After this, for a year, silence. No letter, no tape. Then comes the last tape. In every tape Babu has sent, he has accepted a little more, hoped for a little less. On this tape, he is near the end if his tether. 'They trade in  us  to earn  their  living … and support their families. I  also have family . Am I unclaimed? … Every­ thing is lost for me ( cries) if my life can't  even  be  saved.  What 's the point? Because I'm already dead ."

At the recruitment agency in Dhaka, the man responsible for this tells Babu's mother there is no way of knowing if it is indeed his voice on  the tape. Babu  is too busy,  he implies, to  implore  his  mother  to ensure   that    no   one   ever   gets themselves into this kind  of situation. When she begs for her son's life, she is kicked out.

Eight months later, there is more deception. Babu's mother is given a photocopy of a ticket and told her son will be back "definitely on Friday. If not, on Monday." She keeps vigil at the airport for three days, watching other young men and women come home. Her son eventually arrives—in a coffin. Babu was in an immigration detention camp and died of "pneumonia with asphyxia."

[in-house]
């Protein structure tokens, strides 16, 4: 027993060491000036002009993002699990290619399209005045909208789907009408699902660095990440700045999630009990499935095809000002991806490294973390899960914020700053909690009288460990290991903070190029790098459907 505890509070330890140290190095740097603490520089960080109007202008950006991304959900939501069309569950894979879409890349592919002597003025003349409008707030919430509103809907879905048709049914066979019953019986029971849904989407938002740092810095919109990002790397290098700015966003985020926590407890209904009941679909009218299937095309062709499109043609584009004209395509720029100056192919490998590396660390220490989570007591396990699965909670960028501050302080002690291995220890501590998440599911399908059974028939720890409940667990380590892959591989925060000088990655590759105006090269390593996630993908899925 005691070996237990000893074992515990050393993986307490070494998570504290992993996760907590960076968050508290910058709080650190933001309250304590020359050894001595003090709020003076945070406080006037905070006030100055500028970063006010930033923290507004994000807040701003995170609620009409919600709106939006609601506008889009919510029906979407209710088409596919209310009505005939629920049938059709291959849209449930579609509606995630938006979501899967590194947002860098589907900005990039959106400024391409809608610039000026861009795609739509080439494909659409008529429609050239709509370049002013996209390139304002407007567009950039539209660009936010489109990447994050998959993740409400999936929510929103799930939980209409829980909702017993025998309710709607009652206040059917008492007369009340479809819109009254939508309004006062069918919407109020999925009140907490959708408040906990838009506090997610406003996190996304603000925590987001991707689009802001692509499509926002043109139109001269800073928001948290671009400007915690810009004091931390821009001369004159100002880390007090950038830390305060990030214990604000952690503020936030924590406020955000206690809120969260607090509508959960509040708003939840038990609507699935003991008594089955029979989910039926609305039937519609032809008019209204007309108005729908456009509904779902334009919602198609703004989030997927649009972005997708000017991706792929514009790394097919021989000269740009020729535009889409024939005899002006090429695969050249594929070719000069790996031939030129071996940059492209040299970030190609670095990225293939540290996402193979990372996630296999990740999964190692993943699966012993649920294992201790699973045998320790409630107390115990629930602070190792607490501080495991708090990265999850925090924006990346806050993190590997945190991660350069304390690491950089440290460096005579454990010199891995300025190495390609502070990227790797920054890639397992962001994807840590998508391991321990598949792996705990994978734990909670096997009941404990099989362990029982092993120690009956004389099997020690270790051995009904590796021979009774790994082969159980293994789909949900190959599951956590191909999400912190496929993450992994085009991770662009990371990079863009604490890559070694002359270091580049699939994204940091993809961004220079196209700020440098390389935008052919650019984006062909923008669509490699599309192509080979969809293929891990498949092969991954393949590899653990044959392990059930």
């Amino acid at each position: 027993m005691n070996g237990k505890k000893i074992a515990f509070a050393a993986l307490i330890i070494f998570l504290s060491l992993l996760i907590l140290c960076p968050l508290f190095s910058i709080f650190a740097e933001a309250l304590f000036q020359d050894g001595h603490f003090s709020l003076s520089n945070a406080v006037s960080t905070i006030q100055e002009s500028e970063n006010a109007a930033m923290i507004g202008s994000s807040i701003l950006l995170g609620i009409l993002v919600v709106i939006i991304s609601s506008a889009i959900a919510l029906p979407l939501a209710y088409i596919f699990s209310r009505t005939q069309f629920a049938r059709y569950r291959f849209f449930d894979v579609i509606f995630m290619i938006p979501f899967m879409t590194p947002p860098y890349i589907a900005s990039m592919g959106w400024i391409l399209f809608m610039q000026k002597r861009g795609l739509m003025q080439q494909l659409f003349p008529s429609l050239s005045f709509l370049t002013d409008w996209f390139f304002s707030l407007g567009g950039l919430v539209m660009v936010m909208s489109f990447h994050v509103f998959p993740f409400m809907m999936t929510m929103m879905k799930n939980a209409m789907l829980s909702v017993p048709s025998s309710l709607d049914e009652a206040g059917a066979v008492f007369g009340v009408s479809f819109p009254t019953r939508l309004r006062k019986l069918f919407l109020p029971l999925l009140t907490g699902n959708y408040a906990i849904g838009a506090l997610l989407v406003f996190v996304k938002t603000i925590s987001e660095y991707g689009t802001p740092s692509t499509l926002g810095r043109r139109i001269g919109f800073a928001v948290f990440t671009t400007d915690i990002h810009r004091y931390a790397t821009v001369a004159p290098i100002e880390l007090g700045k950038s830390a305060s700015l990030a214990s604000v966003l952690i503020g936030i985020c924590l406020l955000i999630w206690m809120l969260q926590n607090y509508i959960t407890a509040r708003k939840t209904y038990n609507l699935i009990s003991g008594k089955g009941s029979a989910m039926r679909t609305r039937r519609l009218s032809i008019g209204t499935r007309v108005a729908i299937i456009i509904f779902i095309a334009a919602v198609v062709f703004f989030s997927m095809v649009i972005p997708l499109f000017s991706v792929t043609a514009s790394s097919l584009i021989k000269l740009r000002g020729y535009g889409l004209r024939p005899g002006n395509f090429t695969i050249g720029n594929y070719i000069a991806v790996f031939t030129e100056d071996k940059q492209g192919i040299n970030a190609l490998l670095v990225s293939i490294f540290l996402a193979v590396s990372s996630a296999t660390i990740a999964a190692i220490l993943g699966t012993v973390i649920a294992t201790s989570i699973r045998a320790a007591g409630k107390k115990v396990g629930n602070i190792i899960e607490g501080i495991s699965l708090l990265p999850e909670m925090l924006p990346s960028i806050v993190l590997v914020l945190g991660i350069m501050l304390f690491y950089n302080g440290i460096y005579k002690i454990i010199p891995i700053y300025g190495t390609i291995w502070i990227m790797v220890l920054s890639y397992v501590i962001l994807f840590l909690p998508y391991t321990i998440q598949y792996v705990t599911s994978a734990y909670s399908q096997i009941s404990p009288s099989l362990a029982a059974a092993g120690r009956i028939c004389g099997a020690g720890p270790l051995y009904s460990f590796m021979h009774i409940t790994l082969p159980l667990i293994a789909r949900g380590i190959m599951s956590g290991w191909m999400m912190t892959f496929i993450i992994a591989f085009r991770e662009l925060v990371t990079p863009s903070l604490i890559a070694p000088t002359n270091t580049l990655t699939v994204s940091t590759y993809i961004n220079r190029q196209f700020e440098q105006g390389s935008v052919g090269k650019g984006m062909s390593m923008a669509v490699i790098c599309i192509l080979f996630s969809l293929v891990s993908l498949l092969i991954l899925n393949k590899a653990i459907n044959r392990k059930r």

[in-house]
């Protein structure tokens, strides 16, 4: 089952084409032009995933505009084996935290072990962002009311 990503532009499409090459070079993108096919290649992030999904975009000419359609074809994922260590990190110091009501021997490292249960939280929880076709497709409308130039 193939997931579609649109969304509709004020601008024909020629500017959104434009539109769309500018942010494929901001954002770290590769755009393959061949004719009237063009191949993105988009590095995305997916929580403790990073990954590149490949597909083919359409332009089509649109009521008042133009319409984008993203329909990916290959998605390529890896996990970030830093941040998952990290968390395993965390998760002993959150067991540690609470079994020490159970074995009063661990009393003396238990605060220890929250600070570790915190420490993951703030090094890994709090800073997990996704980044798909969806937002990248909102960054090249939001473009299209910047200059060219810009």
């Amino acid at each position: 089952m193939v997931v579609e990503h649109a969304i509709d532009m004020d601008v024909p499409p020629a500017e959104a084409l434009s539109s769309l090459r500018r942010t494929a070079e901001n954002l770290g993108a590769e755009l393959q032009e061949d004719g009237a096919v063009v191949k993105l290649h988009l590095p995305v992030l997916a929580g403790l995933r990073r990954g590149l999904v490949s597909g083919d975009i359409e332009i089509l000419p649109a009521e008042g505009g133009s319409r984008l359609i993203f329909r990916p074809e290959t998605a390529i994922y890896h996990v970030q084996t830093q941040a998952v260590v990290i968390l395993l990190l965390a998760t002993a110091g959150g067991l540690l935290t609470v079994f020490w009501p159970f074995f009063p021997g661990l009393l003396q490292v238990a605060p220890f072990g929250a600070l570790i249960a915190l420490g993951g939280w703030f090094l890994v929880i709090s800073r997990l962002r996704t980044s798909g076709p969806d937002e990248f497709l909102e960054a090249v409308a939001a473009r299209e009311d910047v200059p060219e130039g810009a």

Babu died, but his family lives with the trauma. His niece has strange dreams of him, in which snatches of the songs he sang on the tapes come alive, and that end with his drowning. His sister cannot bear to go anywhere without his coffin and for his mother, even the sight of the pen he left behind is painful. "I feel he still hasn't died," she says, looking at the camera blankly. This is why My Migrant Soul, which won First Prize at October's Film South Asia 2001, is so successful: there is no narrator expounding on the problem of migrant labour. With testimonies like Babu's and those of his family members so cleverly cut in with current stills and footage of Bangladeshi migrant workers, the "issue" becomes, slowly, about a very basic question— under what conditions, and to what ends, are people expected to live and die.

The opening montage is arresting. In a recruitment office emblazoned with such homilies as "Honesty is the best policy" and the chillingly presumptuous warning "Time once lost cannot be regained", workers are being examined for defects and identifying marks as if they were microchips or fruit . Examination over, the uniformed labourers pack their bags and get on a bus to the airport. They are soon off, in tears, to provide some growing economy with the cheap labour it needs.